What is go­ing on with all these clowns?

The Myanmar Times - - The Pulse -

A SE­RIES of creepy clown sight­ings across the United States has caused a wave of hys­te­ria, forc­ing po­lice and schools to scram­ble to con­tain spread­ing jit­ters, and even the White House to weigh in.

The spooky sight­ings were first re­ported in August in South Carolina when po­lice were called in to in­ves­ti­gate what turned out to be bo­gus ac­counts of men dressed as clowns try­ing to lure chil­dren into the woods.

But sim­i­lar sight­ings have since been re­ported in more than a dozen states with au­thor­i­ties forced to re­act to sto­ries of clowns lurk­ing out­side schools or busi­nesses, armed clowns driv­ing around in a van or clowns prowl­ing neigh­bor­hoods.

One school in Ohio even shut down over se­cu­rity con­cerns after a woman said she was at­tacked by a man dressed as a clown. And hun­dreds of stu­dents at Penn State Univer­sity, in Penn­syl­va­nia, went on the hunt for jesters on Oc­to­ber 4 after re­ports of creepy clown sight­ings.

Com­ing just weeks be­fore Hal­loween, when mil­lions of chil­dren across the United States don cos­tumes and go house-to-house trick-or-treat­ing, the frenzy has be­come a so­cial media sen­sa­tion with the hash­tag #IfISeeAClown trend­ing on twit­ter and the @SpookyClowns ac­count at­tract­ing 186,000 fol­low­ers.

Mean­while In­sta­gram has ex­ploded with posts of peo­ple dressed in clown cos­tumes star­ing men­ac­ingly at the cam­era or pho­tos of clowns ap­peal­ing for un­der­stand­ing or of­fer­ing free hugs.

The hys­te­ria spread fur­ther this week with of­fi­cials in Cal­i­for­nia and Oregon forced to re­spond to nu­mer­ous clown sight­ings – largely con­sid­ered to be hoaxes – and so­cial media threats against schools, also con­sid­ered to be pranks.

Sergeant Juan Briseno, of the Los An­ge­les County Sher­iff’s Depart­ment, told AFP that pa­trols out­side schools had been in­creased in the city of Car­son, south of down­town Los An­ge­les, fol­low­ing a threat­en­ing mes­sage on Twit­ter about clowns tar­get­ing an area high school.

“I have sent our school deputy to go speak with ev­ery school within our ju­ris­dic­tion and make them aware of the sit­u­a­tion,” Briseno said.

The city of Lan­caster, north of Los An­ge­les, was also swept into the frenzy this week after men wear­ing clown masks – and pos­si­bly car­ry­ing kitchen knives – were seen walk­ing around in what po­lice said was an at­tempt to frighten peo­ple.

At one school in Oregon, of­fi­cials sent an email to wor­ried par­ents this week re­as­sur­ing them after a ru­mour spread about clowns plan­ning to harm lo­cal stu­dents.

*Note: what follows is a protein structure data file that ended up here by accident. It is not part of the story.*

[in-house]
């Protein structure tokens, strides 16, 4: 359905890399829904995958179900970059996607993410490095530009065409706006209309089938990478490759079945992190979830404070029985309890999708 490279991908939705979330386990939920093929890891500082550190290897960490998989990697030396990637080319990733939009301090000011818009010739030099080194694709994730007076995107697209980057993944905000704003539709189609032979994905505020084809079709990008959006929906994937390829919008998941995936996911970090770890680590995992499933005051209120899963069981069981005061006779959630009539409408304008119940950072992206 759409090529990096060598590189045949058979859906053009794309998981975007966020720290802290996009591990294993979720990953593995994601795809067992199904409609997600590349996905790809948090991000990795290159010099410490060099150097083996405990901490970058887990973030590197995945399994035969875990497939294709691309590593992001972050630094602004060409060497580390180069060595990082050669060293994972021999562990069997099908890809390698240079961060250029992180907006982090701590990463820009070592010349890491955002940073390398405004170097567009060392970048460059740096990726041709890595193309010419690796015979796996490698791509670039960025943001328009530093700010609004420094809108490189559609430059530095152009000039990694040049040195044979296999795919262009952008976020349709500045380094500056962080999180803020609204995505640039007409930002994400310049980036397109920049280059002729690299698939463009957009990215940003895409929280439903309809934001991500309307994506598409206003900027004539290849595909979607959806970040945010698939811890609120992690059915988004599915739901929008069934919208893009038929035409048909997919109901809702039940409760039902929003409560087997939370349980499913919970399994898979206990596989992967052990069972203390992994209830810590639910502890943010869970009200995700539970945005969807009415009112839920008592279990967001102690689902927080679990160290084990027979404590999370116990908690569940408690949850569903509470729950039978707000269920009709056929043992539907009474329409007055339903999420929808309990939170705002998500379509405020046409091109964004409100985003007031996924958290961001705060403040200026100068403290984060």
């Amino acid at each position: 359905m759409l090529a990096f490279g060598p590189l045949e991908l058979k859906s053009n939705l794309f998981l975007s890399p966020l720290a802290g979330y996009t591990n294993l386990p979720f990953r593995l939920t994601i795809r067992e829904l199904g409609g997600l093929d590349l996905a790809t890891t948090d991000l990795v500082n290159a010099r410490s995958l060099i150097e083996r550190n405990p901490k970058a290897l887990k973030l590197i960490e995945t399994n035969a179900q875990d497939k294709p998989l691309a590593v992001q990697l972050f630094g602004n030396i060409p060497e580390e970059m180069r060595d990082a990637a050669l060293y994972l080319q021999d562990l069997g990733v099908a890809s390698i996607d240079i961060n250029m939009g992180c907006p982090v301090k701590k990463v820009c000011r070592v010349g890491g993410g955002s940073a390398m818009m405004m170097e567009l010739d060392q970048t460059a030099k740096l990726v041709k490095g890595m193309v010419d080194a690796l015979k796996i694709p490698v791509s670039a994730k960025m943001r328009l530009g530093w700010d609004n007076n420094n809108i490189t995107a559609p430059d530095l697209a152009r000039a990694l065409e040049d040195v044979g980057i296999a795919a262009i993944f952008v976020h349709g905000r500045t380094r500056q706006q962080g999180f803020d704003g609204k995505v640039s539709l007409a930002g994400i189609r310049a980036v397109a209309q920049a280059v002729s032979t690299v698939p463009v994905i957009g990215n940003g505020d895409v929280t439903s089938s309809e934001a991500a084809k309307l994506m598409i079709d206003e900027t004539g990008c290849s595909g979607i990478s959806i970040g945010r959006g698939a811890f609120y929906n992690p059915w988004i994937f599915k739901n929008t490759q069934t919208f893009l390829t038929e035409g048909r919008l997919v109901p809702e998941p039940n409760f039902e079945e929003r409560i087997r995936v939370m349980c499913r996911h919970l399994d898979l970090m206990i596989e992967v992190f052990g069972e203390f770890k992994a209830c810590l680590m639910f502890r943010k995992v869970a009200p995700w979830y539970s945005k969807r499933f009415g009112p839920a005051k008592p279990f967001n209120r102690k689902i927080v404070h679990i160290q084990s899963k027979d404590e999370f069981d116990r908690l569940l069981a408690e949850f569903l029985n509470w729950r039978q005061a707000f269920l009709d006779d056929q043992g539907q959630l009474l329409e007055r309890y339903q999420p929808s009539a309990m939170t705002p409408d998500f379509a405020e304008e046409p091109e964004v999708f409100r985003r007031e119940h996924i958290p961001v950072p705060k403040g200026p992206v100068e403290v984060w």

“This ru­mour has sur­faced across the coun­try, mostly due to peo­ple re­post­ing or shar­ing pre­vi­ous [so­cial media] posts,” the email states.

“We are work­ing with our part­ners at Port­land po­lice to mon­i­tor this is­sue.”

The White House weighed in on the phe­nom­e­non this week, say­ing the sin­is­ter sight­ings that have led to about a dozen ar­rests should be taken se­ri­ously and that the FBI and the Depart­ment of Home­land Se­cu­rity had been con­sulted on how to han­dle the scare.

“Ob­vi­ously, this is a sit­u­a­tion that lo­cal law en­force­ment au­thor­i­ties take quite se­ri­ously and they should care­fully and thor­oughly re­view, you know, per­ceived threats to the safety of the com­mu­nity and they should do so pru­dently,” said White House spokesper­son Josh Earnest.

Ex­perts said the epi­demic of real or imag­ined sight­ings and en­su­ing hys­te­ria could be ex­plained by “coul­ro­pho­bia”, a long-doc­u­mented phe­nom­e­non which in­creased in the wake of the 1986 Stephen King novel It fea­tur­ing a malev­o­lent clown, later turned into a hit movie.

“The last num­ber that I have heard is that one in al­most 10 peo­ple re­port a pho­bia of clowns,” said Matthew Lor­ber, di­rec­tor of the child and ado­les­cent psy­chi­a­try pro­gram at Lenox Hill Hos­pi­tal in New York.

“For kids, to not be able to see some­body’s real face is what makes the clown so scary,” he added.

Lor­ber said so­cial media was feed­ing the cur­rent scare, which he warned could cause last­ing trauma and panic at­tacks among younger chil­dren. “Dan­ger­ous fads tend to catch and so­cial media re­ally fu­els them,” he said.

“The idea of scar­ing peo­ple with clowns and post­ing their re­ac­tions on­line is gar­ner­ing so much at­ten­tion that it’s hap­pen­ing more and more.”

Rin­gling Bros. and Bar­num & Bai­ley, which runs a clown school, views the creepy frenzy as no jok­ing mat­ter. “It is trou­bling be­cause it’s a dis­trac­tion for our clowns who just want to make peo­ple laugh and smile,” it said in a state­ment car­ried by US media.

But King, whose cult thriller gave a gen­er­a­tion the hee­bie jee­bies, has de­cided to laugh it off.

“Hey, guys, time to cool the clown hys­te­ria – most of em are good, cheer up the kid­dies, make peo­ple laugh,” the nov­el­ist tweeted this past week.

Photo: AFP

Sight­ings of creepy Bo­zos from South Carolina to Cal­i­for­nia have put the US on edge, with Hal­loween – and the en­su­ing slew of cos­tumed teenagers – com­ing up fast.

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